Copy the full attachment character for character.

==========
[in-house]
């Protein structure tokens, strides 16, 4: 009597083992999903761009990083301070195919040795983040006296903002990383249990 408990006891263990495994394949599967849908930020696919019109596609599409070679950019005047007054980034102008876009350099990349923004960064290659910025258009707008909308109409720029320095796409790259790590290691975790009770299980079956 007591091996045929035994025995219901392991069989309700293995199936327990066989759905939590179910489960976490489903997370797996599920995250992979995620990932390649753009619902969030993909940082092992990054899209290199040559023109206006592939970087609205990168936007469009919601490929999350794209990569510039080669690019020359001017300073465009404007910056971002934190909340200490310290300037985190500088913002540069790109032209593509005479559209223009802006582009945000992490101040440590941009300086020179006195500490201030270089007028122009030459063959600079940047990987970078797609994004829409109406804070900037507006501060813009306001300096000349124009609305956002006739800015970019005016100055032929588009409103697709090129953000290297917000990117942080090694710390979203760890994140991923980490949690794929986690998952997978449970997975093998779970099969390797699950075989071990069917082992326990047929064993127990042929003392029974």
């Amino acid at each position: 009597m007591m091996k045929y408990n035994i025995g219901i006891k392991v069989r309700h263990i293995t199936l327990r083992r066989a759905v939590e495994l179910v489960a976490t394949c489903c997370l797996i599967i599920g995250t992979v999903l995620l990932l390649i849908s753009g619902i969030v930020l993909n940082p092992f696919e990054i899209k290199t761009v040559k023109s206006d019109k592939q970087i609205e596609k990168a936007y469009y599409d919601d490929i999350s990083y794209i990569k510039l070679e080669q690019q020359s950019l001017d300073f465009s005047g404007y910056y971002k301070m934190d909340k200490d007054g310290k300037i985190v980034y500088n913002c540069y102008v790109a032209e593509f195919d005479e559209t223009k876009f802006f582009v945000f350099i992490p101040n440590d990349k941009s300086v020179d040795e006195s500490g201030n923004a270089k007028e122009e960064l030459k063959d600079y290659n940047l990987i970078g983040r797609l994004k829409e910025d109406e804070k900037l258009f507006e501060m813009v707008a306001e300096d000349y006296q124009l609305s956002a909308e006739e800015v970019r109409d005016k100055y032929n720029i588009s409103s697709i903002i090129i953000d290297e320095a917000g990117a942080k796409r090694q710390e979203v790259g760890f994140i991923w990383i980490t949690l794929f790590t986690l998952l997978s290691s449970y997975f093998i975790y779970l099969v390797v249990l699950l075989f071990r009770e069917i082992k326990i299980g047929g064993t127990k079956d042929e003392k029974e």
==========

[in-house]
């Protein structure tokens, strides 16, 4: 009597083992999903761009990083301070195919040795983040006296903002990383249990 408990006891263990495994394949599967849908930020696919019109596609599409070679950019005047007054980034102008876009350099990349923004960064290659910025258009707008909308109409720029320095796409790259790590290691975790009770299980079956 007591091996045929035994025995219901392991069989309700293995199936327990066989759905939590179910489960976490489903997370797996599920995250992979995620990932390649753009619902969030993909940082092992990054899209290199040559023109206006592939970087609205990168936007469009919601490929999350794209990569510039080669690019020359001017300073465009404007910056971002934190909340200490310290300037985190500088913002540069790109032209593509005479559209223009802006582009945000992490101040440590941009300086020179006195500490201030270089007028122009030459063959600079940047990987970078797609994004829409109406804070900037507006501060813009306001300096000349124009609305956002006739800015970019005016100055032929588009409103697709090129953000290297917000990117942080090694710390979203760890994140991923980490949690794929986690998952997978449970997975093998779970099969390797699950075989071990069917082992326990047929064993127990042929003392029974």
């Amino acid at each position: 009597m007591m091996k045929y408990n035994i025995g219901i006891k392991v069989r309700h263990i293995t199936l327990r083992r066989a759905v939590e495994l179910v489960a976490t394949c489903c997370l797996i599967i599920g995250t992979v999903l995620l990932l390649i849908s753009g619902i969030v930020l993909n940082p092992f696919e990054i899209k290199t761009v040559k023109s206006d019109k592939q970087i609205e596609k990168a936007y469009y599409d919601d490929i999350s990083y794209i990569k510039l070679e080669q690019q020359s950019l001017d300073f465009s005047g404007y910056y971002k301070m934190d909340k200490d007054g310290k300037i985190v980034y500088n913002c540069y102008v790109a032209e593509f195919d005479e559209t223009k876009f802006f582009v945000f350099i992490p101040n440590d990349k941009s300086v020179d040795e006195s500490g201030n923004a270089k007028e122009e960064l030459k063959d600079y290659n940047l990987i970078g983040r797609l994004k829409e910025d109406e804070k900037l258009f507006e501060m813009v707008a306001e300096d000349y006296q124009l609305s956002a909308e006739e800015v970019r109409d005016k100055y032929n720029i588009s409103s697709i903002i090129i953000d290297e320095a917000g990117a942080k796409r090694q710390e979203v790259g760890f994140i991923w990383i980490t949690l794929f790590t986690l998952l997978s290691s449970y997975f093998i975790y779970l099969v390797v249990l699950l075989f071990r009770e069917i082992k326990i299980g047929g064993t127990k079956d042929e003392k029974e």